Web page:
Knives - A marginal choice. Knife throwing seems to work well in movies, comics, and abstract combat systems - you throw and hit the throat (which no one seems to armor for some reason) or the eye (surprisingly easy to hit), usually. In GURPS, though, it doesn't do so well. They're fairly pricey ($20 and up), not that small (Bulk starts are -1 and gets worse), and short ranged. On top of that, they do a low amount of thrust/impaling damage. Reasonably or even fairly lightly armored targets will ignore most hits.
As a plus, though, it's a useful melee weapon so you might have it to hand - and GURPS doesn't require a re-ready to switch to a throwing grip from a fighting grip. They are also harder to defend against - they are parried at a -2!
Note that the smallest of hungamungas are thrown with knife throwing skill - so if you must throw knives, consider some small hungamungas and get swinging damage.
Darts - good range, bad damage. A much longer range knife, really. Bulk -2 makes them a good Move and Attack throwing option.
Discs - so-so damage, good range. The chakram is thr+1/cut, which isn't so wonderful, but range is out to STx6 so it's not bad as an ersatz missile weapon substitute.
Sticks - really good range, and very solid damage - swing/crushing and you can throw up to STx10 range with a boomerang.
Shuriken - another marginal choice, like knives, because they are both low-damage and short ranged. Realistically, shuriken aren't in and of themselves lethal. They need to be envenomed to have some real effect. Realistically they are distractions, and seemed to have gotten the most use in ages when concealed weapons and unarmored foes were the norm (such as Tokugawa era and early/pre-Meiji era Japan). If your opponent doesn't suspect a thrown weapon and you wing it at his unarmored limbs, you've got an edge in the upcoming fight.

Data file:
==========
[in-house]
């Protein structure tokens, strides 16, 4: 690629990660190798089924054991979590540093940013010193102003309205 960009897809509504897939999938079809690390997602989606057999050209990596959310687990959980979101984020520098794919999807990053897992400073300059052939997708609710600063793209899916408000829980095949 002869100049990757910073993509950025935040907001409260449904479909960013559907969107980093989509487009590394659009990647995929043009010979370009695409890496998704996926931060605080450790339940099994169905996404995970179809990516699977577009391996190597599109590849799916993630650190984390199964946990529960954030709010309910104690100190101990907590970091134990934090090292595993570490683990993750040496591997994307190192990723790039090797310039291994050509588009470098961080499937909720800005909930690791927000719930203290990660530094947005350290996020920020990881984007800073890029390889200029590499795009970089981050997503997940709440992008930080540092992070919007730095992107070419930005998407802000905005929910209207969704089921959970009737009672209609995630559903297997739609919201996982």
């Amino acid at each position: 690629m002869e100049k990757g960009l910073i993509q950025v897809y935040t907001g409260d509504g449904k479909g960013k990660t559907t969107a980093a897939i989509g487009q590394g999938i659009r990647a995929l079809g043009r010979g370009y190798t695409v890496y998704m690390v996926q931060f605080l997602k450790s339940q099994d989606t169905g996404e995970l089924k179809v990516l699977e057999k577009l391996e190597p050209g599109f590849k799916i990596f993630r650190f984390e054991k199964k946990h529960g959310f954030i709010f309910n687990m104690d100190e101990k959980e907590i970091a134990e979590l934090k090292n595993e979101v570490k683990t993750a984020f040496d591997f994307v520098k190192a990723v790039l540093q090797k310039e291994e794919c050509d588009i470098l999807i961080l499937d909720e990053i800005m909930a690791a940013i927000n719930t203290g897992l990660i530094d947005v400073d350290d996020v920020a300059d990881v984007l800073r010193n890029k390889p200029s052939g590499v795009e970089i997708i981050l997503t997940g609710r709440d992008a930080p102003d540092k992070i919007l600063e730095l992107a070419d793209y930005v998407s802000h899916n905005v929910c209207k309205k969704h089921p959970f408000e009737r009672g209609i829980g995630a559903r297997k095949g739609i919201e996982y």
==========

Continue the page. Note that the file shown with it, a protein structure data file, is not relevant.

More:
Their main upsides in GURPS is that they are easy to conceal (Bulk 0) and light (1/10 lb.) - so you can buy and carry a lot of them and hide them fairly easily.
Harpoons - Harpoons historically were thrown into whales, their tether tied off to boats, and the whale couldn't escape. That's pretty much what you get here. It's a heavy spear ($60 and 6 lbs instead of $40 and 4 lbs) with a tether (what length isn't specified, nor is its thickness). Damage is excellent - thr+5 impale! - and if it sticks in, it may get stuck (p. B405 and B411). That's a blessing and a curse. If you want to tether your foe to you, or to something else, the harpoon is a good weapon. If you want your weapon back, or don't care to be tethered to your opponent, it's just a heavy spear.
Mark Langsdorf asked about it in melee - William Knowles pointed out this is covered in Low-Tech, p. 72)
As you can see, generally, the dedicated throwers have better range. The mixed-mode weapons, though, are a safer choice because you're ready to fight with it in hand-to-hand and have the option to throw. If you really need to hit at range, think "missile weapon" not "thrown weapon." But missile weapons are a whole different issue.
Don't forget, next week, Thursday May 9th, is the next GURPS Melee Academy! Details can be found in this post by Doug Cole, or right here:
"Taking advantage of attack/defense timing in GURPS," which can certainly be leveraging Wait in good ways - and bad - but can also be things like two-man fighting where one person soaks up defenses, while the other looks to score hits, or pairing a Reach C, 1 guy with a Reach 1,2 guy. I might even look at fight timing with respect to grappling moves, also including Waits.
Write your thoughts, put it here or in your Blog and link it here, and let's get it on (next week, nine days hence)."
Write blog on the topic, let the other posters know, and join in on the fun!